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VET Q&A

An Ear for an Ear

July 06, 1986

Q: I have two Dalmatians--a mother and a son--who are constantly licking the insides of each other's ears, the son in particular . She also does it to him, but not to the same extent. I am always having to clean out the saliva, which neither of them likes, but they still don't stop. Have you any suggestions?--D.D. A: Licking of the ears is a natural grooming behavior among dogs. However, certain ear infections create odors that will promote excessive licking. In your case, it may be that the mother is grooming, but that she's got an infection. Common causes of inflammation of the external ear canal, called otitis externa, may be foreign bodies such as foxtails, dirt, sand, matted hair or dried medications; parasitic ear infections, for the most part caused by ear mites; hormonal imbalances; allergies; fungi, yeasts, and a wide range of bacteria.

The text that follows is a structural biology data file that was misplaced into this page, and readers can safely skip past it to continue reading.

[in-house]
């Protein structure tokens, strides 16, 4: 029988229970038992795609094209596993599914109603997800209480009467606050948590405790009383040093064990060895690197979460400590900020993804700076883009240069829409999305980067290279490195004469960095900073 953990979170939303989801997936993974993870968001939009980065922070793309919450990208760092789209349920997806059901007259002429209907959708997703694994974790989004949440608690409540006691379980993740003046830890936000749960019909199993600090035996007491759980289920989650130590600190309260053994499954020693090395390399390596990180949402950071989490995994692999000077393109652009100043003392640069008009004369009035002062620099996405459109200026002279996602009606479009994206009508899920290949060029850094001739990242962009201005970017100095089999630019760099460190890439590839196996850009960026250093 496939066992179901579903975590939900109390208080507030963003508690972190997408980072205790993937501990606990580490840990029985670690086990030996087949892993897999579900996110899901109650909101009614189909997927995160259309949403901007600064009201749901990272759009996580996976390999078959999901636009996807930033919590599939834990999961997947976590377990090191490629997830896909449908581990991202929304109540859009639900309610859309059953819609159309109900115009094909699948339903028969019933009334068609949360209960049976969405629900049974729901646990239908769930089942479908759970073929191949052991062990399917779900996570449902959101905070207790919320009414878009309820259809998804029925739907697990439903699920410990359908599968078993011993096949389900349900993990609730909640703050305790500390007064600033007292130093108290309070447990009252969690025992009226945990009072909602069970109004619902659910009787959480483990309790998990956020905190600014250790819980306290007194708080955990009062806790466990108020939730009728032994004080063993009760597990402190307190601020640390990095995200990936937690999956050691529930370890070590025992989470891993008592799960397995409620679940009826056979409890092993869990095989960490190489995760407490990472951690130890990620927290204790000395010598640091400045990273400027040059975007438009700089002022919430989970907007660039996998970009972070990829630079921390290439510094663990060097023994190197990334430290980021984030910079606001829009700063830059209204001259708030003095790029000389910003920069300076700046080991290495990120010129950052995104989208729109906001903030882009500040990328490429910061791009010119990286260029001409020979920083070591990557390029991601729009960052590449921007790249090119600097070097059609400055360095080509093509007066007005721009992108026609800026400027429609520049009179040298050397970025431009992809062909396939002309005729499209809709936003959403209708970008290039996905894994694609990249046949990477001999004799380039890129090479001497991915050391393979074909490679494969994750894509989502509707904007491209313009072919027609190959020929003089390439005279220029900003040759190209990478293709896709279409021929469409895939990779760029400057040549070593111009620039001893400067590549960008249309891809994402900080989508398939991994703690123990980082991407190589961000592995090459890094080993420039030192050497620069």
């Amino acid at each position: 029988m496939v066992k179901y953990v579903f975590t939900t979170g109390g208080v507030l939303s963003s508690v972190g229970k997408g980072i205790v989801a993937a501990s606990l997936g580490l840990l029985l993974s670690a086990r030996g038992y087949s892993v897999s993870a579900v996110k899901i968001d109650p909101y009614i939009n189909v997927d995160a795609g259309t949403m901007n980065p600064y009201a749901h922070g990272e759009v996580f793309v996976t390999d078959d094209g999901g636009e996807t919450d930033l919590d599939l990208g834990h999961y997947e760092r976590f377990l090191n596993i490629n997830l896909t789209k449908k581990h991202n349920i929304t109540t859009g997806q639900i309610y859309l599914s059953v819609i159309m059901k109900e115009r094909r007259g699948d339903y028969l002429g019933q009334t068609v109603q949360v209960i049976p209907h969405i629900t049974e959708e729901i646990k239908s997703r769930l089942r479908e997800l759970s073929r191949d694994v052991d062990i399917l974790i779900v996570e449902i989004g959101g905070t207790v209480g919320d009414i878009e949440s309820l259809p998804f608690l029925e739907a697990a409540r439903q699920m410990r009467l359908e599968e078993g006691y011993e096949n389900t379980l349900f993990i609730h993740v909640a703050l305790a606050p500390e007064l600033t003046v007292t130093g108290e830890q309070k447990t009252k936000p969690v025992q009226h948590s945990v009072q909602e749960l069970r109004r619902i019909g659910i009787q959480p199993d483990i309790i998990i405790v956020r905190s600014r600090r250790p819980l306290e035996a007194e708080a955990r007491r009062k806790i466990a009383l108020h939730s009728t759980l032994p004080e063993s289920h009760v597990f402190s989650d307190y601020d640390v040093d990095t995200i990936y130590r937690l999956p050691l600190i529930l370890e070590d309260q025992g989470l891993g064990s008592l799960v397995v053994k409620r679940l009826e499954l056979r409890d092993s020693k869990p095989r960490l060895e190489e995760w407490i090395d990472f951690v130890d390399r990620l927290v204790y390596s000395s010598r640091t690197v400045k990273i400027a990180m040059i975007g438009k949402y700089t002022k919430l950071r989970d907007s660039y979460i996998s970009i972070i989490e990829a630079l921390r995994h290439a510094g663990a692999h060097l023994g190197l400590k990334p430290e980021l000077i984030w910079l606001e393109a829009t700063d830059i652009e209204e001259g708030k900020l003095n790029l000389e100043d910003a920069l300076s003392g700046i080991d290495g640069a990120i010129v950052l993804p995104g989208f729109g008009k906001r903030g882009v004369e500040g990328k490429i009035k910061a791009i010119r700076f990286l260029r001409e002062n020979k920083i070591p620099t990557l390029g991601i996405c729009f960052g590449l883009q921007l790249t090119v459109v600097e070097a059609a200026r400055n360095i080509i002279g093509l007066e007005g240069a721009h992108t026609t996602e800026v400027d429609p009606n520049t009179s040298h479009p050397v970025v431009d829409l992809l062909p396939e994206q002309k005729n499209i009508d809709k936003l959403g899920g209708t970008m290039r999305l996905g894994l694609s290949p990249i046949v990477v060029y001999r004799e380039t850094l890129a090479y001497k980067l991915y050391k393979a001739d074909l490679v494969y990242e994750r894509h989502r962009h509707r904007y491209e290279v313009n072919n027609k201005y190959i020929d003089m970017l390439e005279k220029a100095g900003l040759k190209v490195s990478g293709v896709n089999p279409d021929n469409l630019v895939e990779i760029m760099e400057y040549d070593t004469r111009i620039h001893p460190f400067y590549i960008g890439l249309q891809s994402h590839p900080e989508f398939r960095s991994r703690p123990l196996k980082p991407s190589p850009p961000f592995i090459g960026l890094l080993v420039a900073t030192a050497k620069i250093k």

The first step is to have your pets' ear canals thoroughly examined by a veterinarian. Depending on test results, the appropriate therapy may involve cleaning of the ears, which may need to be done under anesthesia if the canals are extremely sensitive or painful. You may also have to apply ointments or solutions once you get home.

If there's no evidence of infection in either dog's ears, this may be a problem that necessitates behavior modification. There are animal behaviorists in the Southern California area who can work with you in this reconditioning.

-- Sandra J. Jongeward DVM

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